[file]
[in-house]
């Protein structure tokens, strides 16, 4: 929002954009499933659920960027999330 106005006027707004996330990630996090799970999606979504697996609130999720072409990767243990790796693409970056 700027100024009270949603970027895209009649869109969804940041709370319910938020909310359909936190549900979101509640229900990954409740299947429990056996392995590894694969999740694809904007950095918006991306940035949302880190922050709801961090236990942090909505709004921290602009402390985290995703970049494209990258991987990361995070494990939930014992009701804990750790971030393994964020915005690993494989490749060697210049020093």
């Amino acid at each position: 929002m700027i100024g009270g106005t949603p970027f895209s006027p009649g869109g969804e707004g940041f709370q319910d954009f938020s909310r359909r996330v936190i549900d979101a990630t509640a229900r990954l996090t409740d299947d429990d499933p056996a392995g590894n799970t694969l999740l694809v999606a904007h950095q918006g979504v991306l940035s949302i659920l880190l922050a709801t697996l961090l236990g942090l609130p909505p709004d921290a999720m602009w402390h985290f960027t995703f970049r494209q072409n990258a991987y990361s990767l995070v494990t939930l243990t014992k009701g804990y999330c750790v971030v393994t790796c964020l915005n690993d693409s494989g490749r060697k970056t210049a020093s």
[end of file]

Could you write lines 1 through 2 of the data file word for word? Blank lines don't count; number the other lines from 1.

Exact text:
[in-house]
């Protein structure tokens, strides 16, 4: 929002954009499933659920960027999330 106005006027707004996330990630996090799970999606979504697996609130999720072409990767243990790796693409970056 700027100024009270949603970027895209009649869109969804940041709370319910938020909310359909936190549900979101509640229900990954409740299947429990056996392995590894694969999740694809904007950095918006991306940035949302880190922050709801961090236990942090909505709004921290602009402390985290995703970049494209990258991987990361995070494990939930014992009701804990750790971030393994964020915005690993494989490749060697210049020093």